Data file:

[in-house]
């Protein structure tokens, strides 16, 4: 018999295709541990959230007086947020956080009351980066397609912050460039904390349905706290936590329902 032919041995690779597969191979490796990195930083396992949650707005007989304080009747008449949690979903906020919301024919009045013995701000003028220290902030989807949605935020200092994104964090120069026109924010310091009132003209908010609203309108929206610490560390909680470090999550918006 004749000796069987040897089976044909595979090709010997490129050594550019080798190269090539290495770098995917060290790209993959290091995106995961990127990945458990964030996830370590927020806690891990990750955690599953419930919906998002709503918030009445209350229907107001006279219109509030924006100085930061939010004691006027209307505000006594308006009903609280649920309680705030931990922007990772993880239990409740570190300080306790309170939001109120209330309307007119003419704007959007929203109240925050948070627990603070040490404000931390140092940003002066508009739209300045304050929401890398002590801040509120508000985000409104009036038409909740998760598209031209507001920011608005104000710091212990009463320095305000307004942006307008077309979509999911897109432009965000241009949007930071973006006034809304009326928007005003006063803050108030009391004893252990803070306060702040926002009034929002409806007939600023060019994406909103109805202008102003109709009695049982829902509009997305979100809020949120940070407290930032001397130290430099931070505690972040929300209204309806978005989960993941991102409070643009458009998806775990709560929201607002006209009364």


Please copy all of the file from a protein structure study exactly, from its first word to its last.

[in-house]
């Protein structure tokens, strides 16, 4: 018999295709541990959230007086947020956080009351980066397609912050460039904390349905706290936590329902 032919041995690779597969191979490796990195930083396992949650707005007989304080009747008449949690979903906020919301024919009045013995701000003028220290902030989807949605935020200092994104964090120069026109924010310091009132003209908010609203309108929206610490560390909680470090999550918006 004749000796069987040897089976044909595979090709010997490129050594550019080798190269090539290495770098995917060290790209993959290091995106995961990127990945458990964030996830370590927020806690891990990750955690599953419930919906998002709503918030009445209350229907107001006279219109509030924006100085930061939010004691006027209307505000006594308006009903609280649920309680705030931990922007990772993880239990409740570190300080306790309170939001109120209330309307007119003419704007959007929203109240925050948070627990603070040490404000931390140092940003002066508009739209300045304050929401890398002590801040509120508000985000409104009036038409909740998760598209031209507001920011608005104000710091212990009463320095305000307004942006307008077309979509999911897109432009965000241009949007930071973006006034809304009326928007005003006063803050108030009391004893252990803070306060702040926002009034929002409806007939600023060019994406909103109805202008102003109709009695049982829902509009997305979100809020949120940070407290930032001397130290430099931070505690972040929300209204309806978005989960993941991102409070643009458009998806775990709560929201607002006209009364």